2. Goal worksheets

Setting specific goals in areas of physical (biological), social, and environment (such as work, school, and extracurricular areas) can improve mental and emotional health as well.

Goal worksheets can be a great way to address all areas of the biopsychosocial model. This SMART+ Goals worksheet outlines SMART goals that can be implemented in any area of a client’s life.

3. Scheduling pleasurable moments

Since the biopsychosocial model is based on the concept of holistic healing and wellness, scheduling positive, joyful, and peaceful moments into a client’s daily life and routine can be a helpful activity.

This Pleasant Activity Scheduler provides a guide for thinking about and planning pleasurable moments. These moments may encompass any or every area of the client (biological, psychological, or social). For example, scheduling time with friends (social) to go on a walk (physical/biological) can help with mood (psychological).

4. Mindfulness

Mindfulness is beneficial for physical, mental, emotional, and social health. It helps bring us into the present moment to fully experience life. The Right Here, Right Now worksheet provides guidance for practicing mindfulness in any area of life.

5. Nature walk

The benefits of walking in nature touch on physical health and mental and emotional wellbeing and can be done with friends or loved ones to incorporate a social element as well. Any time spent in nature is good for health.

This worksheet Nature Play provides additional guidelines to focus on in order to make the most of the experience.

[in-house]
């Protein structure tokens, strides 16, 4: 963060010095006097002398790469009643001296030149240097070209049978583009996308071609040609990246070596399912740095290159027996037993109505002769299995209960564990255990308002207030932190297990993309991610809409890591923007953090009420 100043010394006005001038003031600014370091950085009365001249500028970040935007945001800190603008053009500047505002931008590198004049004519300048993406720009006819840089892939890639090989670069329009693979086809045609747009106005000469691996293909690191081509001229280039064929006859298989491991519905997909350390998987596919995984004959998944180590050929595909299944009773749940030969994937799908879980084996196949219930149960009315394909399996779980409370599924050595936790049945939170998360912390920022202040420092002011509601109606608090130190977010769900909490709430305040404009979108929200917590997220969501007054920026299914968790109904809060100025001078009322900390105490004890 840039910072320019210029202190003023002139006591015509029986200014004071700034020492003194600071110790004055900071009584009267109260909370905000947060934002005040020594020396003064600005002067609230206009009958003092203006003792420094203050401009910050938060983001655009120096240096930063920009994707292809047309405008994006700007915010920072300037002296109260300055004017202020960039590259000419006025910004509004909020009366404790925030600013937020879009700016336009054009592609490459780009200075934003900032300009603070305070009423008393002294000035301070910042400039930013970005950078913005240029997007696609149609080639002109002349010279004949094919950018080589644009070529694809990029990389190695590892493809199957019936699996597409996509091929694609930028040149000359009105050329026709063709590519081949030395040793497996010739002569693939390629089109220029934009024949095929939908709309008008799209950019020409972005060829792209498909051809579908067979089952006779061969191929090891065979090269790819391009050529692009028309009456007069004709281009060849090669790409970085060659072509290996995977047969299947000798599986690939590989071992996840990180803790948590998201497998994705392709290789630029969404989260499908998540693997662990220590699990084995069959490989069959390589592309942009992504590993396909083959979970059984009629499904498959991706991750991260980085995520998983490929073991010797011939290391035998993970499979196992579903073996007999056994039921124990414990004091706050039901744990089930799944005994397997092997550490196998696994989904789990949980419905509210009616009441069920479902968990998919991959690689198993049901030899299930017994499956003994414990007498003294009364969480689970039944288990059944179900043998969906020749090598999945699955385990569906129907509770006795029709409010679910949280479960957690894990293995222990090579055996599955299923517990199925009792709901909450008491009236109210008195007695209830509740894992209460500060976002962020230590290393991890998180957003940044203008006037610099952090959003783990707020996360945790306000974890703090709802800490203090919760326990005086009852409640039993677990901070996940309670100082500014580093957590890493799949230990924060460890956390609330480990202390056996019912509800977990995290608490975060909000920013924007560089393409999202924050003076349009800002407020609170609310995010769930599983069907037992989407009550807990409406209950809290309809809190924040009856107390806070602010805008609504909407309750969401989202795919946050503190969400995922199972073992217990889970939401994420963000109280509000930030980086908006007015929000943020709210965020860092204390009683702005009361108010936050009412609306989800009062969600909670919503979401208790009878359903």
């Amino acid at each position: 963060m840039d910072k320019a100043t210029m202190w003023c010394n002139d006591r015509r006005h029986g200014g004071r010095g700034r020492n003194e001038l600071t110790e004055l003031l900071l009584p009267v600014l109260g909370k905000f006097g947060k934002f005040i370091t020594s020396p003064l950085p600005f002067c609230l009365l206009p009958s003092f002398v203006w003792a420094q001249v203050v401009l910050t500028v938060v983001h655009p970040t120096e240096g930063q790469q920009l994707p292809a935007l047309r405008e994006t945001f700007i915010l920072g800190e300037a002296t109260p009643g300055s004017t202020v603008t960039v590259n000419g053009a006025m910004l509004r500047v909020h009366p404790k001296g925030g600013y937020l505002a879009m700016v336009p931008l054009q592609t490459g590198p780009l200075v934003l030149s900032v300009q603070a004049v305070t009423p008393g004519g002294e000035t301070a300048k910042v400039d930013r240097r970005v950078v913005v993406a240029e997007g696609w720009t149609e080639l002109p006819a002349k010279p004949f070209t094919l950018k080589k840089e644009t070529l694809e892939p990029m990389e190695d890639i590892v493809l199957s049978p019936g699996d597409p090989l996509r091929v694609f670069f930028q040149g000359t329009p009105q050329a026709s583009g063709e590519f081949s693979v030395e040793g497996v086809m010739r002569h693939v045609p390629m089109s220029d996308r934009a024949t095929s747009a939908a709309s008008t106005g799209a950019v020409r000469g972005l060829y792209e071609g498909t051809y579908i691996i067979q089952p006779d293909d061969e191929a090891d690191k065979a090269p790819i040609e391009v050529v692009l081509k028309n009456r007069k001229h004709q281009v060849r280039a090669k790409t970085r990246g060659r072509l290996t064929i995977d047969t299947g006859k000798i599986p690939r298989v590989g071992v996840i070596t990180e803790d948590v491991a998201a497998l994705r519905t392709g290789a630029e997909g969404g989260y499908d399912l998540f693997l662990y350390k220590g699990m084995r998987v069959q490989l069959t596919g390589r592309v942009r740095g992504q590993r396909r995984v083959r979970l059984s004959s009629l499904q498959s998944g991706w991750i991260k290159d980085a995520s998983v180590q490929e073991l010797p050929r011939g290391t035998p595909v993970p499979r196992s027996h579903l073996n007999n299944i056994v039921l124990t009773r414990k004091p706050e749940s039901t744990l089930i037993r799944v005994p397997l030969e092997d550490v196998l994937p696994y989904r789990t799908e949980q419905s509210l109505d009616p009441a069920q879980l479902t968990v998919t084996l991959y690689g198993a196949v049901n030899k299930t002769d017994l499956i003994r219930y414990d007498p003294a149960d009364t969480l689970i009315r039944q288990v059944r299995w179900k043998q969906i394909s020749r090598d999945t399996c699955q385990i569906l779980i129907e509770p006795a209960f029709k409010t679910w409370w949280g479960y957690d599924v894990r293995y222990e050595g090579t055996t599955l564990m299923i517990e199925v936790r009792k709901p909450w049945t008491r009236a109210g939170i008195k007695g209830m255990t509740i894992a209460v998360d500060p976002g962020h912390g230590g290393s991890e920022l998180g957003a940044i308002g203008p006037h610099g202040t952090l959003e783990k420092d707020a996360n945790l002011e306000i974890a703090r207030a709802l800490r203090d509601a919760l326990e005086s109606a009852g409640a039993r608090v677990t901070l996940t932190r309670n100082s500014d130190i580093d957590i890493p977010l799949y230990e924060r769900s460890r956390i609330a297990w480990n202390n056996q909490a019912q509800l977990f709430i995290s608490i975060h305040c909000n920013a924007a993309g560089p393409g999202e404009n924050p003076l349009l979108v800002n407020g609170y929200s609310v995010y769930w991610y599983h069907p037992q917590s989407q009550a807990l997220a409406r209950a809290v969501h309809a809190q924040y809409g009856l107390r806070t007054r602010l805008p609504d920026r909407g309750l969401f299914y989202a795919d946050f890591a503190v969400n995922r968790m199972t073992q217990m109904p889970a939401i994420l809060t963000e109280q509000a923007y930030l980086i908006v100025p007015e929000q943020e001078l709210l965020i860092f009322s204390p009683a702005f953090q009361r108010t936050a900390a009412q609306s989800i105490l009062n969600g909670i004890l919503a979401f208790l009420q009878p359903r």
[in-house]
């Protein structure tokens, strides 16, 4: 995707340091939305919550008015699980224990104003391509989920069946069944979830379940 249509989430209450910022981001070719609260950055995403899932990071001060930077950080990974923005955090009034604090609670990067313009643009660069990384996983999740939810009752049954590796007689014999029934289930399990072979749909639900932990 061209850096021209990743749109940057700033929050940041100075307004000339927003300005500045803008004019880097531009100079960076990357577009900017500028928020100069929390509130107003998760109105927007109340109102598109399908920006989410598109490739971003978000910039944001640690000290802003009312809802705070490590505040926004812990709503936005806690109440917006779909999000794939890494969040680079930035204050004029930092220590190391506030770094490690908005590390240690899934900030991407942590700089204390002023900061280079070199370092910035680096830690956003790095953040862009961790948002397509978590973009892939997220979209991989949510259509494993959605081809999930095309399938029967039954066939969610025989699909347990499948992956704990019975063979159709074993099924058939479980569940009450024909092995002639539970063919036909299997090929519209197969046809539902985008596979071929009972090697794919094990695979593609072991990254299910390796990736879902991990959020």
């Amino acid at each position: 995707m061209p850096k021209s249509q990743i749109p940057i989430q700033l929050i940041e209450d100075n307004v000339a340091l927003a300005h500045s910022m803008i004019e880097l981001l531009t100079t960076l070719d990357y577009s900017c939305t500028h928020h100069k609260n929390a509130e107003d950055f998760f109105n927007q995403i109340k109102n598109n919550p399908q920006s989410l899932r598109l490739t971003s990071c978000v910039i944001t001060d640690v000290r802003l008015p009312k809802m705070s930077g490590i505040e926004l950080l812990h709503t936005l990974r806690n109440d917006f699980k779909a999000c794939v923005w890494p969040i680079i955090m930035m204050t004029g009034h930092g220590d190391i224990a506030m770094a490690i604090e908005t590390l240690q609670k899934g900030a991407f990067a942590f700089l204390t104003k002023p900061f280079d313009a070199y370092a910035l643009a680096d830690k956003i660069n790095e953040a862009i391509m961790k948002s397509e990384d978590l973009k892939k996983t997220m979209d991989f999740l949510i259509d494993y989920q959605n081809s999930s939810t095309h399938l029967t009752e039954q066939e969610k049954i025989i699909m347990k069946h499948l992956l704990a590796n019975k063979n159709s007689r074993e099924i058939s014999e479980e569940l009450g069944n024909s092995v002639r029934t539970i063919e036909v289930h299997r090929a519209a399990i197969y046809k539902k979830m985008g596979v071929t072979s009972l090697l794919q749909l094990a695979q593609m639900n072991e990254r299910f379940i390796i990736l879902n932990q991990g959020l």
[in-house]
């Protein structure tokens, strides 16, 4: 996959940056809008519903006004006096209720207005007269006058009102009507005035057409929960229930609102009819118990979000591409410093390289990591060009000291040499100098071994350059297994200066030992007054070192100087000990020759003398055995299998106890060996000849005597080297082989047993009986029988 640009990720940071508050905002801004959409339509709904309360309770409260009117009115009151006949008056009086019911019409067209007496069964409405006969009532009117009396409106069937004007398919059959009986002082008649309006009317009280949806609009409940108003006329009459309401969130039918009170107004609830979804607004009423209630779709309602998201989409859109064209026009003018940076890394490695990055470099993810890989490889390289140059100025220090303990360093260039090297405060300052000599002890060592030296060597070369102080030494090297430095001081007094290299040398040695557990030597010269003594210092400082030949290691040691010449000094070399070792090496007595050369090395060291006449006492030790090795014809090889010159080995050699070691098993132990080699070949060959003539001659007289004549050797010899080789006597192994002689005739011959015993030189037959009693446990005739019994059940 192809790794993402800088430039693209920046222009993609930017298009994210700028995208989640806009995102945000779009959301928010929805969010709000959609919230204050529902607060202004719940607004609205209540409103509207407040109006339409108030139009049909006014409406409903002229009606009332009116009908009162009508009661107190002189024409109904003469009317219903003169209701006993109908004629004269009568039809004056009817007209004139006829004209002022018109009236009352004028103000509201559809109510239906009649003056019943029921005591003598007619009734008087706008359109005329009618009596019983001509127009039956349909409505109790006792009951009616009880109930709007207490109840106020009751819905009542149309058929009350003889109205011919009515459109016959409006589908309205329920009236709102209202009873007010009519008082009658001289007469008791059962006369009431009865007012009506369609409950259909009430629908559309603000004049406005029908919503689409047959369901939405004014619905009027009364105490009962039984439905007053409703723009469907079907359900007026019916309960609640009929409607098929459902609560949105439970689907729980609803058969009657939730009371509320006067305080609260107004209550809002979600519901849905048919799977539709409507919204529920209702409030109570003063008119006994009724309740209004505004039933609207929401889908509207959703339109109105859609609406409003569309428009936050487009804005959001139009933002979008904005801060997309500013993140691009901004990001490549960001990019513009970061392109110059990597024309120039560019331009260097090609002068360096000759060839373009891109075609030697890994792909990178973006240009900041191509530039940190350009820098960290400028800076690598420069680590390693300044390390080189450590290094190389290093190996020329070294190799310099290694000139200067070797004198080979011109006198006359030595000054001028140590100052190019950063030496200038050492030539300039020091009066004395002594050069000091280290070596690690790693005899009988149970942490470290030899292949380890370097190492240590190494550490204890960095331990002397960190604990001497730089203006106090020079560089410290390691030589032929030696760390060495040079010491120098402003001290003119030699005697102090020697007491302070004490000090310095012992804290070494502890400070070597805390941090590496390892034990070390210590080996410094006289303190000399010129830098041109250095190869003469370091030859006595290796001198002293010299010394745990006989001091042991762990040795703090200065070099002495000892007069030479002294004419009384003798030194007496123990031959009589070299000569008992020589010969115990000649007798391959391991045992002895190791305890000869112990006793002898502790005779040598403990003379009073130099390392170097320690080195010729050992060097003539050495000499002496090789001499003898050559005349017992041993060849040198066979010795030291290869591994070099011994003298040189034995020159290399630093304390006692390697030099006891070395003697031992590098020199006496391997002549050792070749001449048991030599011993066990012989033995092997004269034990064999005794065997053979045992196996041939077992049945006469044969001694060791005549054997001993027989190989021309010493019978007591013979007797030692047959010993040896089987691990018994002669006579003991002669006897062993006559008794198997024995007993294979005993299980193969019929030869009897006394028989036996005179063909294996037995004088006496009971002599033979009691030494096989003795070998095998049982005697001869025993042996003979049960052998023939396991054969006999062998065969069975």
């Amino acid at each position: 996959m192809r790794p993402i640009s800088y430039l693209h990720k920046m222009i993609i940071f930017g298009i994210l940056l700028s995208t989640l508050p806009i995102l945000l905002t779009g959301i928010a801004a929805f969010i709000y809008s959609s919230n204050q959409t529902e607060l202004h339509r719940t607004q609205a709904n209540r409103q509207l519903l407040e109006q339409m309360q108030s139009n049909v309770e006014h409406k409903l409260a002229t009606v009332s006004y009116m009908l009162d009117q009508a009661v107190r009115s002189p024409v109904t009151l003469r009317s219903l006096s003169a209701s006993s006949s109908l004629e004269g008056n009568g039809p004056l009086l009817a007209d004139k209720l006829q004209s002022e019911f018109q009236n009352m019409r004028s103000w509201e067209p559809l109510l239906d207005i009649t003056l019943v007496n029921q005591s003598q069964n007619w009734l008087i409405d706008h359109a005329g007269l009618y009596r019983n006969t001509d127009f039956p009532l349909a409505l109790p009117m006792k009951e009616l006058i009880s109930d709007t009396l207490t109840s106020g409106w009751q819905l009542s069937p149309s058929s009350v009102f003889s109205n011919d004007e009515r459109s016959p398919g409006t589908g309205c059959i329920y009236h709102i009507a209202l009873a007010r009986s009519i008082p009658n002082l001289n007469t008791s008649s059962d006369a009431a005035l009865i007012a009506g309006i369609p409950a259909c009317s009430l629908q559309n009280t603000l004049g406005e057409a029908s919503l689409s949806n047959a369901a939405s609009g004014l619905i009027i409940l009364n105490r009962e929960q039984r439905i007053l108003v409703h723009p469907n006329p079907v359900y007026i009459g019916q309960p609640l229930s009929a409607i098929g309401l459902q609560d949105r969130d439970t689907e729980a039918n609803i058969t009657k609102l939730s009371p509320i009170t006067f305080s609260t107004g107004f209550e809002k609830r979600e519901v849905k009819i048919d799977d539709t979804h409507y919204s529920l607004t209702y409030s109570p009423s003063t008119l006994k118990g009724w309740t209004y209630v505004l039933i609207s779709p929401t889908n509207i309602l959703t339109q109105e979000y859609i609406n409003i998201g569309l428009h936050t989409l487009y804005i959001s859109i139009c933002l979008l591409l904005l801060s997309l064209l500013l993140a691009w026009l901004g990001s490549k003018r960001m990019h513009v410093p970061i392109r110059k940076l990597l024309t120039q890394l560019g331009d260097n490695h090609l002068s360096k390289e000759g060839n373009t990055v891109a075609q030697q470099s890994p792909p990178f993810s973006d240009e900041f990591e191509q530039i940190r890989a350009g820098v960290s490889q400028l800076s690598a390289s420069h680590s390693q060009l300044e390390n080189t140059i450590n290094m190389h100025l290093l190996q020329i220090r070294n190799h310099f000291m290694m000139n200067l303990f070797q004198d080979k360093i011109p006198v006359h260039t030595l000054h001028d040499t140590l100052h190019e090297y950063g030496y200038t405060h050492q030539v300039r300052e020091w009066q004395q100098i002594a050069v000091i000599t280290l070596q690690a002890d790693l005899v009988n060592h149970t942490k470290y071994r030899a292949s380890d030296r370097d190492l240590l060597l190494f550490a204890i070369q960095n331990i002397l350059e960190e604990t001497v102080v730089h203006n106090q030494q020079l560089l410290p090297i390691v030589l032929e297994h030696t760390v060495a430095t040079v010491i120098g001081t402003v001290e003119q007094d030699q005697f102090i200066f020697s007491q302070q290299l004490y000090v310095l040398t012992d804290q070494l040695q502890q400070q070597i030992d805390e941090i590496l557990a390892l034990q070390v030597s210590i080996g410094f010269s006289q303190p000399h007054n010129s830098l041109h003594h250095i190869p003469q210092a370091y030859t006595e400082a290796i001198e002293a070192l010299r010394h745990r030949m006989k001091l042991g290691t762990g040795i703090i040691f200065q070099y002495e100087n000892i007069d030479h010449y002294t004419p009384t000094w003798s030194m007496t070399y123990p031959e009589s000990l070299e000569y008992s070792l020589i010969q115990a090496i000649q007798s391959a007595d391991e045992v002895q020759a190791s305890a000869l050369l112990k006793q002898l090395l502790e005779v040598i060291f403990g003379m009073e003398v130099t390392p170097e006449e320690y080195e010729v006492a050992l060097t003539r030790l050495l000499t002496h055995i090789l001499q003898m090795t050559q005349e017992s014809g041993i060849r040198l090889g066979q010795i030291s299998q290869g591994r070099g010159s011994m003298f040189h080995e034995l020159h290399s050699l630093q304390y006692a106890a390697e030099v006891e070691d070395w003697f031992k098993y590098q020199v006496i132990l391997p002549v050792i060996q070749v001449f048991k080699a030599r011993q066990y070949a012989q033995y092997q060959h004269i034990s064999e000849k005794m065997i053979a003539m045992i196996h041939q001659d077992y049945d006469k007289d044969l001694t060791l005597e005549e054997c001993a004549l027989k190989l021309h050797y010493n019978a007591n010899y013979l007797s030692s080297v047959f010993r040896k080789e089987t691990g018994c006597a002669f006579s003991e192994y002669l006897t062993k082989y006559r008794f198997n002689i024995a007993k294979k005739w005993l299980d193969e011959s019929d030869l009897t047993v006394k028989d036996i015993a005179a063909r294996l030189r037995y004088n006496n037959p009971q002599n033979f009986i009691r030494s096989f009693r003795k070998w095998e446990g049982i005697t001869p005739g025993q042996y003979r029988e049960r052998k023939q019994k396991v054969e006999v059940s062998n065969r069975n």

Family games

Assessment is one foundational way this model sets itself apart from other models used in psychotherapy and counseling. The assessment process tends to be more in depth by including psychological, biological, and social components (see above for examples of each).

In addition to a comprehensive assessment, the following areas should be considered when using the biopsychosocial approach.

1. Collaboration

Collaborating with other medical professionals is an important part of integrating holistic and thorough treatment in the biopsychosocial model. Medical doctors, psychiatrists, nutritionists, social workers, and legal experts are some examples of professionals that can play a part in a client’s treatment plan.

Practitioners should recognize that the relationship with other professionals is central in providing care.

2. Individualized treatment plan

Along with collaboration, the treatment plan for clients should be individualized based on specific biological, psychological, and social factors that are uncovered during the assessment. The treatment plan will include collaboration with appropriate medical professionals and specialists.

3. Cultural competence

It is critical to have cultural competence when using the biopsychosocial model in therapy. Cultural factors play a role in each of the three components of the model and should be understood and addressed in assessment, treatment planning, and ongoing care.

It’s important to understand how a client’s beliefs, values, and background play a role in their past experience, current situation, and choice of effective treatment.

4. Ethical consideration of autonomy

A client’s autonomy is central to the biopsychosocial model. It allows clients to make informed decisions of which aspects of the treatment plan they are open to and willing to comply with.

For example, a client who is against taking psychiatric medication should not be forced or coerced into believing this is the only (or most important) way to treat a mental health problem. Providing multidimensional options to treatment is a critical part of patient care.

While the biopsychosocial model is comprehensive, holistic, and applicable to many areas of the medical field, it is not without its critics.

Lehman et al. (2017) suggest that the model is insensitive to a client’s subjective experience. These authors further claim that the model does not have safeguards in place to protect against allowing one of the three domains to be either over- or under-represented or emphasized.

In other words, there is still the probability that practitioners would focus too much attention on one of the three areas and neglect the rest.